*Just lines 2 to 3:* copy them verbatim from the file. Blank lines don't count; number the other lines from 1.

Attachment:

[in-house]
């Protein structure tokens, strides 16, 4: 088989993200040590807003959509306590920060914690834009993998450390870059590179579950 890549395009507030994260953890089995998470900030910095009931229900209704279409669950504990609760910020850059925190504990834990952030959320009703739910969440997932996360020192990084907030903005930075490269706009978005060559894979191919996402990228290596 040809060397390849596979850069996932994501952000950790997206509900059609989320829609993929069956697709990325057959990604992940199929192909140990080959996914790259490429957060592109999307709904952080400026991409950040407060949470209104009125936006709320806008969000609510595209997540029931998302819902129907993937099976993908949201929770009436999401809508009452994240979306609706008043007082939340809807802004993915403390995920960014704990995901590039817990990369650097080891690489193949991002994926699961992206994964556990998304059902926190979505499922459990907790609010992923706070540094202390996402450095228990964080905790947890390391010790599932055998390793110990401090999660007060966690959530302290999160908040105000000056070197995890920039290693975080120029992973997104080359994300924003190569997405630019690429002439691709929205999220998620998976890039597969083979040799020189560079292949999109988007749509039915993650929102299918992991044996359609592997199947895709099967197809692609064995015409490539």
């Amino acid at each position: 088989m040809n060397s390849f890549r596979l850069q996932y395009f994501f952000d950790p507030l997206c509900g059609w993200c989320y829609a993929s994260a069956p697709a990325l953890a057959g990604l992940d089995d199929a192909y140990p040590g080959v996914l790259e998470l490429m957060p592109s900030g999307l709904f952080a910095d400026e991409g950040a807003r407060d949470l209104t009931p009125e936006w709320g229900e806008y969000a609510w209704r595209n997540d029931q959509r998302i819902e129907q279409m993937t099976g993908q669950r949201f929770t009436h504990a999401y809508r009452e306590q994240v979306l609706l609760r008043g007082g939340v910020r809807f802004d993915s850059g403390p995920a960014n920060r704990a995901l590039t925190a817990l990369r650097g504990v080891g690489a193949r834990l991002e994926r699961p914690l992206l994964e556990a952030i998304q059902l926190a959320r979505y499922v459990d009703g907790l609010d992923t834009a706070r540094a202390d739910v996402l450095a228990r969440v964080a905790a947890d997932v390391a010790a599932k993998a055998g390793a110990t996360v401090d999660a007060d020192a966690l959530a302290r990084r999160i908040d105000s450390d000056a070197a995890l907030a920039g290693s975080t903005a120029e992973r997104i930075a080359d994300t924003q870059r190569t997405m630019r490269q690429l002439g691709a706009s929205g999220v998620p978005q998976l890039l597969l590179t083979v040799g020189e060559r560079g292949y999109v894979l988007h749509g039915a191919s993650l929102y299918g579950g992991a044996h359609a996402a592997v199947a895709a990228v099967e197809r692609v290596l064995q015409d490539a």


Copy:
């Protein structure tokens, strides 16, 4: 088989993200040590807003959509306590920060914690834009993998450390870059590179579950 890549395009507030994260953890089995998470900030910095009931229900209704279409669950504990609760910020850059925190504990834990952030959320009703739910969440997932996360020192990084907030903005930075490269706009978005060559894979191919996402990228290596 040809060397390849596979850069996932994501952000950790997206509900059609989320829609993929069956697709990325057959990604992940199929192909140990080959996914790259490429957060592109999307709904952080400026991409950040407060949470209104009125936006709320806008969000609510595209997540029931998302819902129907993937099976993908949201929770009436999401809508009452994240979306609706008043007082939340809807802004993915403390995920960014704990995901590039817990990369650097080891690489193949991002994926699961992206994964556990998304059902926190979505499922459990907790609010992923706070540094202390996402450095228990964080905790947890390391010790599932055998390793110990401090999660007060966690959530302290999160908040105000000056070197995890920039290693975080120029992973997104080359994300924003190569997405630019690429002439691709929205999220998620998976890039597969083979040799020189560079292949999109988007749509039915993650929102299918992991044996359609592997199947895709099967197809692609064995015409490539």
């Amino acid at each position: 088989m040809n060397s390849f890549r596979l850069q996932y395009f994501f952000d950790p507030l997206c509900g059609w993200c989320y829609a993929s994260a069956p697709a990325l953890a057959g990604l992940d089995d199929a192909y140990p040590g080959v996914l790259e998470l490429m957060p592109s900030g999307l709904f952080a910095d400026e991409g950040a807003r407060d949470l209104t009931p009125e936006w709320g229900e806008y969000a609510w209704r595209n997540d029931q959509r998302i819902e129907q279409m993937t099976g993908q669950r949201f929770t009436h504990a999401y809508r009452e306590q994240v979306l609706l609760r008043g007082g939340v910020r809807f802004d993915s850059g403390p995920a960014n920060r704990a995901l590039t925190a817990l990369r650097g504990v080891g690489a193949r834990l991002e994926r699961p914690l992206l994964e556990a952030i998304q059902l926190a959320r979505y499922v459990d009703g907790l609010d992923t834009a706070r540094a202390d739910v996402l450095a228990r969440v964080a905790a947890d997932v390391a010790a599932k993998a055998g390793a110990t996360v401090d999660a007060d020192a966690l959530a302290r990084r999160i908040d105000s450390d000056a070197a995890l907030a920039g290693s975080t903005a120029e992973r997104i930075a080359d994300t924003q870059r190569t997405m630019r490269q690429l002439g691709a706009s929205g999220v998620p978005q998976l890039l597969l590179t083979v040799g020189e060559r560079g292949y999109v894979l988007h749509g039915a191919s993650l929102y299918g579950g992991a044996h359609a996402a592997v199947a895709a990228v099967e197809r692609v290596l064995q015409d490539a």